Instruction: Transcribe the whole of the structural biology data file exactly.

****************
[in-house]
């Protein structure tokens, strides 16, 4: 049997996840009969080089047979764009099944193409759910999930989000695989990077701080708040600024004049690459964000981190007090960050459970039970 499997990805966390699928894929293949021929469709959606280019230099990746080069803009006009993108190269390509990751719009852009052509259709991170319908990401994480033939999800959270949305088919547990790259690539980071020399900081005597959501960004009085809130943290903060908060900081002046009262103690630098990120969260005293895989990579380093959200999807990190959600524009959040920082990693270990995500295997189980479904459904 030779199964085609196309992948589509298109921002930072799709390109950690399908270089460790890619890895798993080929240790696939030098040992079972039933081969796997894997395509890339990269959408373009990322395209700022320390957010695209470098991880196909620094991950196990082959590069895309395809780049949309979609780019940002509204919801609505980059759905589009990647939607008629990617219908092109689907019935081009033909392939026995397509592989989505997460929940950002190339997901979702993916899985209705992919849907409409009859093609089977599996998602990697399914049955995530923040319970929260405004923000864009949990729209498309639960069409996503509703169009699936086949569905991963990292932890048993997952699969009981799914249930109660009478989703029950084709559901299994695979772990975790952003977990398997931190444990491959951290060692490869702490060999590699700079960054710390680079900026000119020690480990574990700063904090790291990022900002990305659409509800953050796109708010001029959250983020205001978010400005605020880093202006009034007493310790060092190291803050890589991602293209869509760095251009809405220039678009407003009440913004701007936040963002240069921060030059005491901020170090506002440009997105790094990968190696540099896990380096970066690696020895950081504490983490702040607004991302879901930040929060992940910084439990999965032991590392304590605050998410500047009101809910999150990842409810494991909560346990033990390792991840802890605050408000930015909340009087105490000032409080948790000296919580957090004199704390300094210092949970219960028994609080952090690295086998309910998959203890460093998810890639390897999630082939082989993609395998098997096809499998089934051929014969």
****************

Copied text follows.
[in-house]
């Protein structure tokens, strides 16, 4: 049997996840009969080089047979764009099944193409759910999930989000695989990077701080708040600024004049690459964000981190007090960050459970039970 499997990805966390699928894929293949021929469709959606280019230099990746080069803009006009993108190269390509990751719009852009052509259709991170319908990401994480033939999800959270949305088919547990790259690539980071020399900081005597959501960004009085809130943290903060908060900081002046009262103690630098990120969260005293895989990579380093959200999807990190959600524009959040920082990693270990995500295997189980479904459904 030779199964085609196309992948589509298109921002930072799709390109950690399908270089460790890619890895798993080929240790696939030098040992079972039933081969796997894997395509890339990269959408373009990322395209700022320390957010695209470098991880196909620094991950196990082959590069895309395809780049949309979609780019940002509204919801609505980059759905589009990647939607008629990617219908092109689907019935081009033909392939026995397509592989989505997460929940950002190339997901979702993916899985209705992919849907409409009859093609089977599996998602990697399914049955995530923040319970929260405004923000864009949990729209498309639960069409996503509703169009699936086949569905991963990292932890048993997952699969009981799914249930109660009478989703029950084709559901299994695979772990975790952003977990398997931190444990491959951290060692490869702490060999590699700079960054710390680079900026000119020690480990574990700063904090790291990022900002990305659409509800953050796109708010001029959250983020205001978010400005605020880093202006009034007493310790060092190291803050890589991602293209869509760095251009809405220039678009407003009440913004701007936040963002240069921060030059005491901020170090506002440009997105790094990968190696540099896990380096970066690696020895950081504490983490702040607004991302879901930040929060992940910084439990999965032991590392304590605050998410500047009101809910999150990842409810494991909560346990033990390792991840802890605050408000930015909340009087105490000032409080948790000296919580957090004199704390300094210092949970219960028994609080952090690295086998309910998959203890460093998810890639390897999630082939082989993609395998098997096809499998089934051929014969």